Core Inflation Measures in India – An Empirical Evaluation using CPI Data

RBI’s new WP by Janak Raj, Sangita Misra, Asish Thomas George and Joice John.

This paper assessed eleven possible candidates for their suitability as measures of core inflation in India based on Consumer Price Index (CPI) (2012=100) for the period 2012 to 2019. These included six exclusion-based measures, viz., (i) CPI excluding food and fuel; (ii) CPI excluding food, petrol and diesel; (iii) CPI excluding food, fuel, petrol and diesel; (iv) CPI excluding food, petrol, diesel, gold and silver; (v) CPI excluding food, fuel, petrol, diesel, gold and silver; and (vi) CPI excluding food, fuel, petrol, diesel, gold, silver and housing and five statistical measures, viz., (i) median; (ii) 5 per cent trimmed mean; (iii) 10 per cent trimmed mean; (iv) 20 per cent trimmed mean; and (v) historical standard deviation.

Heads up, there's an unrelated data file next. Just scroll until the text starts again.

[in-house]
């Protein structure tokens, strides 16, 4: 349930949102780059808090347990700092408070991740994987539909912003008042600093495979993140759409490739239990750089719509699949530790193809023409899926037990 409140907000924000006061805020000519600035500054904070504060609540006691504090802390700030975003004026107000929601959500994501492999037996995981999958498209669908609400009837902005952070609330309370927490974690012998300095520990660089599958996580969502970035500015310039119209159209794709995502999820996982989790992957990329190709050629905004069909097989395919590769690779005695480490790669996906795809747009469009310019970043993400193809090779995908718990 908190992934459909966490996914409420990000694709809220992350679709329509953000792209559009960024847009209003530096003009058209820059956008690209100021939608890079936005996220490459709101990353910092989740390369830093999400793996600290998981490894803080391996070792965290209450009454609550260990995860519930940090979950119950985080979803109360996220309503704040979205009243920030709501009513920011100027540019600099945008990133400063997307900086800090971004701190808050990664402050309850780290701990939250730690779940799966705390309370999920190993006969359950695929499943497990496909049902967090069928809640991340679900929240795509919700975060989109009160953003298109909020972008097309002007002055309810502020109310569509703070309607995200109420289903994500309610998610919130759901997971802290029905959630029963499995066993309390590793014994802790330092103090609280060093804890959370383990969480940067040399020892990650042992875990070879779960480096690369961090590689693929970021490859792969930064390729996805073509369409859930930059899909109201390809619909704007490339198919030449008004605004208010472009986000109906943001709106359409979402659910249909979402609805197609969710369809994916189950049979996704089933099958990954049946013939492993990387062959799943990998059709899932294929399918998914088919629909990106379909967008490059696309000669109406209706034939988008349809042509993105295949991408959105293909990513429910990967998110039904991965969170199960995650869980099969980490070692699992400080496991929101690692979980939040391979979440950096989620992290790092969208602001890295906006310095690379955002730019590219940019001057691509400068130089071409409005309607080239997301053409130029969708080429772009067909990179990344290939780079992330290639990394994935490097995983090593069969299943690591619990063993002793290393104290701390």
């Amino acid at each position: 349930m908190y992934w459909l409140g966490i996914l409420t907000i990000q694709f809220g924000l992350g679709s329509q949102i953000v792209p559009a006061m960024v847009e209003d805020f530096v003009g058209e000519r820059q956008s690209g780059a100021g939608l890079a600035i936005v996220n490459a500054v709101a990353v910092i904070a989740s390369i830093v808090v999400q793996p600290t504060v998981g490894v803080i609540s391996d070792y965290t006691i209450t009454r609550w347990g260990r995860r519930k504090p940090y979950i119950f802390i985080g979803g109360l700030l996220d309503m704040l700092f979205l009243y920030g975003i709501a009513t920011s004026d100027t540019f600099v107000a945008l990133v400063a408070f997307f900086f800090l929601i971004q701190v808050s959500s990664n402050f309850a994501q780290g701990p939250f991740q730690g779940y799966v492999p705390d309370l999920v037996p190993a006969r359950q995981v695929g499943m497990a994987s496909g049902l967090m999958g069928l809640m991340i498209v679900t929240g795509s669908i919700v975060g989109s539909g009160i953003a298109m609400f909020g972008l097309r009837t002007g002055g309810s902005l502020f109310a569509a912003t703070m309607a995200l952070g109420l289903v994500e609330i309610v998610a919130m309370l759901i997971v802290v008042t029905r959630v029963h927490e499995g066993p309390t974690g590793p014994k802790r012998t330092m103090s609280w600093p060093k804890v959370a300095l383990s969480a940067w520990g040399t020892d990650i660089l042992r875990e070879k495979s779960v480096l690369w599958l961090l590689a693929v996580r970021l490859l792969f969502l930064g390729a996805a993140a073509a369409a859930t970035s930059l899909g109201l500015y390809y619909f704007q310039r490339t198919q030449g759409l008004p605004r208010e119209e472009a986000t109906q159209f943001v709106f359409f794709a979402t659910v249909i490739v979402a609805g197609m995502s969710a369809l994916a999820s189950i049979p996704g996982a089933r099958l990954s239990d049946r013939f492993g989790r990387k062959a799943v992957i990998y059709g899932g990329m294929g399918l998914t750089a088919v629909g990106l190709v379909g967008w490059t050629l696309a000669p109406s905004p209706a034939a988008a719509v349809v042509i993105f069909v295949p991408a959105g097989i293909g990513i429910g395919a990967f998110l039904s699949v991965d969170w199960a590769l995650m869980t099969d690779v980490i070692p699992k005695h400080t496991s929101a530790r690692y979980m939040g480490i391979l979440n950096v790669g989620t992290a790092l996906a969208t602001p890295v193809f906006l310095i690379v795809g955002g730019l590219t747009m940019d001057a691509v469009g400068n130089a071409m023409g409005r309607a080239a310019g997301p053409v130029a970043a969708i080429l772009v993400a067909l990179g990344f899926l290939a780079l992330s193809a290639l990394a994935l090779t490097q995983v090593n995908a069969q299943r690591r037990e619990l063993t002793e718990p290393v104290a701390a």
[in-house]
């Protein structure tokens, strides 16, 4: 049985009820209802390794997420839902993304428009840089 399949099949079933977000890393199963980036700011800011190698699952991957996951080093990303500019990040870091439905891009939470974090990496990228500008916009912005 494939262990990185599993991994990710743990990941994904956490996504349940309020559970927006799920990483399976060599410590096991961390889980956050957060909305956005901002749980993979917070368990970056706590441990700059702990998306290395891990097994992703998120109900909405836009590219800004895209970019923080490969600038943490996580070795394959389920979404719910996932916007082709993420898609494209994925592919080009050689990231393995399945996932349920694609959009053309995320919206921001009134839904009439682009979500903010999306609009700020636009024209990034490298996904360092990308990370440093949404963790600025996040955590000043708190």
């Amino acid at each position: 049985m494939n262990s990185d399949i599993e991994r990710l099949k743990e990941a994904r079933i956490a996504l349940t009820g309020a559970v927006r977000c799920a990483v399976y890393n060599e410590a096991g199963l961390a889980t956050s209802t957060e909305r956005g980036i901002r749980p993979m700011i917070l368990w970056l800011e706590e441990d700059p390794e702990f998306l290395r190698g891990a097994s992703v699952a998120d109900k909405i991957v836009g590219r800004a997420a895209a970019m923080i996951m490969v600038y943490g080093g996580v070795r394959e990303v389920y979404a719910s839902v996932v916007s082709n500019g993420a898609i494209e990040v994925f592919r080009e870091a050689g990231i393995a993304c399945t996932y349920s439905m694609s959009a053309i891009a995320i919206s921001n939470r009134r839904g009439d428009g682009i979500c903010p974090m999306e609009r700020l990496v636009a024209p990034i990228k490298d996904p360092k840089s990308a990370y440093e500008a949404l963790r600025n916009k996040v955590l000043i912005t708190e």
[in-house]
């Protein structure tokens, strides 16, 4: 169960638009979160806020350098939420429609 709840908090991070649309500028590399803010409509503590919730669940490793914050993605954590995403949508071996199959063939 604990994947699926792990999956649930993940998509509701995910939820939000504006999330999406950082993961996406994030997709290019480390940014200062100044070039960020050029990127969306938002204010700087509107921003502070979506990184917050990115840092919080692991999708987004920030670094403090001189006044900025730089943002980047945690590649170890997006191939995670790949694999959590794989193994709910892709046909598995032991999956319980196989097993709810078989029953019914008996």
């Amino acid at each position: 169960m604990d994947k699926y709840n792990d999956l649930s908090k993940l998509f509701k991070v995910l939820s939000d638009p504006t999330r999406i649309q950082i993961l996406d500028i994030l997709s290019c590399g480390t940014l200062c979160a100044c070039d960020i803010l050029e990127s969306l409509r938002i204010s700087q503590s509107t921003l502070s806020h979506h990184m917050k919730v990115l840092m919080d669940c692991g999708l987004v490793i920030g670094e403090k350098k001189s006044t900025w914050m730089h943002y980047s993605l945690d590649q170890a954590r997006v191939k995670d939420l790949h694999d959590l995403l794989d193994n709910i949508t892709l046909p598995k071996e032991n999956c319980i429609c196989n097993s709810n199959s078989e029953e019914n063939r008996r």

All these candidates were tested for the standard properties of core inflation, viz., ease of communication, equality of means, lower volatility, unbiasedness, revertability, co-integration and attraction conditions. Historical standard deviation-based measure satisfied all the properties of core inflation, except ease of communication – in general, use of statistical measures pose formidable challenges for monetary policy communication.

All the six exclusion based measures satisfied all properties but revertability, i.e., headline inflation reverting to core inflation over the medium term. This was possibly due to a low food inflation episode from January 2017 to August 2019. Controlling for this time period, all the exclusion-based core inflation measures, other than CPI excluding food, fuel, petrol, diesel, gold, silver and housing, revert to headline inflation satisfying all the desirable properties of core inflation.

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